In part two of our world airliners round-up, mainline jets come in for sector-by-sector analysis. Major decisions loom in the narrowbody market, with Airbus and Boeing under pressure to replace popular products, while Bombardier's CSeries progresses and China and Russia aim to disrupt the duopoly. New widebody programmes have made major advances this year while older types have faded and ultra-large types remained problematic. Elsewhere, Russian manufacturers are struggling to keep lines open amid weak demand, but conversion providers are finding reasons for optimism.
BOMBARDIER PREDICTS CSERIES 'ERA'
By Mary Kirby
In the weeks leading up to the Farnborough air show in July, Bombardier rode a wave of positive publicity about its CSeries jetliner as a number of analysts predicted the Canadian airframer would announce one or more deals for the 110- to 130-seat aircraft.
When no firm orders materialised, Bombardier put on a brave face and declared it anticipated "great interest in the CSeries over the long haul".
Recent comments from airlines show that Bombardier may have reason to be so confident. American Airlines' chief executive Gerard Arpey has deemed the CSeries to be "definitely worth considering" as the carrier looks to scale capacity to match growth forecasted for the rest of this decade.
Middle Eastern carrier Gulf Air has admitted it is focusing on three candidates for a permanent regional jet operation, and will choose between the CSeries, the Embraer E-Jets family and the Airbus A318.
Even Qatar Airways - long considered a likely candidate for the CSeries - appears to be back on track in negotiations with Bombardier after expressing concerns at the air show about engine maintenance costs associated with the Pratt & Whitney PurePower PW1500G geared turbofan engines that will power the CSeries twinjet.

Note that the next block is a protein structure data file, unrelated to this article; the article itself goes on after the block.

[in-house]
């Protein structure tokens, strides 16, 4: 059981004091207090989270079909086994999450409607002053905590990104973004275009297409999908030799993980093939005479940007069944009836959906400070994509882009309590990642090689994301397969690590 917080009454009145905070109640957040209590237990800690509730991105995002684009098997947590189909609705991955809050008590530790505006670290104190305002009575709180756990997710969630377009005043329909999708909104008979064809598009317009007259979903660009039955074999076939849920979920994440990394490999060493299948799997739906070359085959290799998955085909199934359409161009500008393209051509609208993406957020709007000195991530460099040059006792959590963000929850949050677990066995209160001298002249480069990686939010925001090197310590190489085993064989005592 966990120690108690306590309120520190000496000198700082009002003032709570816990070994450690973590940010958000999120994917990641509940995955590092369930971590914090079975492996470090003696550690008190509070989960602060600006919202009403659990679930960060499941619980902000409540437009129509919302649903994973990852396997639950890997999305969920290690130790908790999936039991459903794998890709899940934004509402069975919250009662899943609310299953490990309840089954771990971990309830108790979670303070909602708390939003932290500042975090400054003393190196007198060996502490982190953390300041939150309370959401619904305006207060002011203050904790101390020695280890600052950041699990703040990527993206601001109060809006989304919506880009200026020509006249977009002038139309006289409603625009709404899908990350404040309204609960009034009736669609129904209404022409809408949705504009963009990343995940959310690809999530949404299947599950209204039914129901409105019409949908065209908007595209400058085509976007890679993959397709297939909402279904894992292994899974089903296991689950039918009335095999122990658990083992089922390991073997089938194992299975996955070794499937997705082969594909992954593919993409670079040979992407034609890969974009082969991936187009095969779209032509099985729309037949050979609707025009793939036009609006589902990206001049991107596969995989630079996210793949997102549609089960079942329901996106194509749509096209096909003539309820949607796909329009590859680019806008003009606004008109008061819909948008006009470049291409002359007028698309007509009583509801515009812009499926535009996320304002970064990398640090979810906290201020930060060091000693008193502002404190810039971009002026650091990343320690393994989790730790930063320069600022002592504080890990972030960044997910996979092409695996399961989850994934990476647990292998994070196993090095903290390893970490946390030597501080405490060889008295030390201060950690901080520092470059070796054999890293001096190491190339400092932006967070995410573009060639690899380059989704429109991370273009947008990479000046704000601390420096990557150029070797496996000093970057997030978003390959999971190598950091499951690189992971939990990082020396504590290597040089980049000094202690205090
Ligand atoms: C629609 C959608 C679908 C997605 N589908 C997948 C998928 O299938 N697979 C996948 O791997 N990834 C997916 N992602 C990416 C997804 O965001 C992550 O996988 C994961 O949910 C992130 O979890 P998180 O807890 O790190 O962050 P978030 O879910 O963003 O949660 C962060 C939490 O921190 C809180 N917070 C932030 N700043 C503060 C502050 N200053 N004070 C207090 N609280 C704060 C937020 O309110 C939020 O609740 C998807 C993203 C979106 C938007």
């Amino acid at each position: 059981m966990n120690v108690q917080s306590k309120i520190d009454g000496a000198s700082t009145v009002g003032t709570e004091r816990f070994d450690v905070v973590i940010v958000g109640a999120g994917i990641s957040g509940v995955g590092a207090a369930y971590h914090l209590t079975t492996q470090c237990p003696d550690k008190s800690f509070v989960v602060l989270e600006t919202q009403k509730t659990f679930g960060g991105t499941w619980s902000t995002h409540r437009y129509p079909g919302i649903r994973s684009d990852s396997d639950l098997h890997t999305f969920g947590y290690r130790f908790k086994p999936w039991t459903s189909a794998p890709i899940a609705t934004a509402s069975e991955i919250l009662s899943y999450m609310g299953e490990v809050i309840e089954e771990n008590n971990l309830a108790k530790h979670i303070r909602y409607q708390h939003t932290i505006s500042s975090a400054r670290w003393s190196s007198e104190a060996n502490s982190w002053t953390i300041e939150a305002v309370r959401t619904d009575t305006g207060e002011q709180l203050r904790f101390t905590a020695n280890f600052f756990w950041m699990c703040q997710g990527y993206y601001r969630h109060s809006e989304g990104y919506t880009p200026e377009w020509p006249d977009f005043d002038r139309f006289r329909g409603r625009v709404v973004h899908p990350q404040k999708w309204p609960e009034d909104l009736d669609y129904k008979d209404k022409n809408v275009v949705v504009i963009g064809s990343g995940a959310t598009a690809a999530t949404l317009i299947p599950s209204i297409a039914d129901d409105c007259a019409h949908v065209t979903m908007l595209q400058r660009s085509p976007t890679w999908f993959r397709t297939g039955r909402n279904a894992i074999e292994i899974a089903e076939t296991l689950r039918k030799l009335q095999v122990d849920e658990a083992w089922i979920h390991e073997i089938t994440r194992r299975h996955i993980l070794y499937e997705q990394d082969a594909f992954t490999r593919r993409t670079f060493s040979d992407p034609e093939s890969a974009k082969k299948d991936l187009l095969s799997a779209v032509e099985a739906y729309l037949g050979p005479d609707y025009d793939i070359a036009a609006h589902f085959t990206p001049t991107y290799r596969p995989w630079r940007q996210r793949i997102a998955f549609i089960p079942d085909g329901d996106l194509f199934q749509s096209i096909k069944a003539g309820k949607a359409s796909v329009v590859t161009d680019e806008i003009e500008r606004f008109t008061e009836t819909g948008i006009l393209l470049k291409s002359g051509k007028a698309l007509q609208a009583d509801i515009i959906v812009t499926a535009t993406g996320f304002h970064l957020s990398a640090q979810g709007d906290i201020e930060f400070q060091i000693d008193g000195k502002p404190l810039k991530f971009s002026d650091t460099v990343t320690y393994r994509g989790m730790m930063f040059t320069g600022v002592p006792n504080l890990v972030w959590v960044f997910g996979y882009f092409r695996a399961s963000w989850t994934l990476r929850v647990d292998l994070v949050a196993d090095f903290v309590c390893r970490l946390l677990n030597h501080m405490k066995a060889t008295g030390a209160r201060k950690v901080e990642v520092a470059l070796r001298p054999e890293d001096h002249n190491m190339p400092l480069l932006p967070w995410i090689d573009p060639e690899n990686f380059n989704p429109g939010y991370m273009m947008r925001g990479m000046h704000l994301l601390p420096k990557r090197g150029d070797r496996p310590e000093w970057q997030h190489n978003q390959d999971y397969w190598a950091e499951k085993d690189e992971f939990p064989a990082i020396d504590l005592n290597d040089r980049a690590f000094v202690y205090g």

To date, Bombardier has secured 90 firm orders and 90 options for the CSeries. But the airframer expects airlines to purchase nearly 7,000 aircraft in the 100- to 149-seat segment of the market - squarely in CSeries territory - during the next 20 years.
"I am very confident that we will fill very quickly the pipeline that we have on the CSeries in terms of all of the interactions we're having with customers all over the world. Doors are being opened. Welcome mats are being laid out. Potential customers are all extremely intrigued. They are doing detailed studies and not just giving it a cursory once-over look. They are calling us back. They are diving deep," says Bombardier vice-president commercial aircraft programmes Ben Boehm.
"As the economy continues to rebound and as airlines continue to feel the pressure of emissions trading schemes in Europe and as they go more into growth mode and stabilise their balance books, I'm very confident this will be the era of the CSeries for the next 10 to 20 years."
He stresses that the CSeries will not compete with potential successors to Airbus and Boeing's narrowbodies. "What Boeing and Airbus are talking about really is not affecting us. They are talking about 150-seats plus and that is not the CSeries market segment."
Boehm reports that "everything" is on schedule. "We're happy to constantly tell the world that the plane continues to be more and more real. The [CSeries] engine is now on the test stand in Florida. The first version of fly-by-wire control laws are already being tested by our suppliers, so [we're seeing] all the standard progress for a programme in the detailed design phase."
In another recent achievement, Bombardier mated a portion of the CSeries composite wing to the airliner's composite wingbox and conducted successful tests to mitigate any perceived risk associated with such a join.
"There have been problems in the industry, with a lot of people [wondering] about these joins. We wanted to say: 'This is not an issue. Bombardier has mastered this'," says Boehm.
Flight testing of the first CSeries, the smaller CS100, is due in 2012, with service entry in 2013. Bombardier envisages a two-day production rate, but Boehm says this can be increased.
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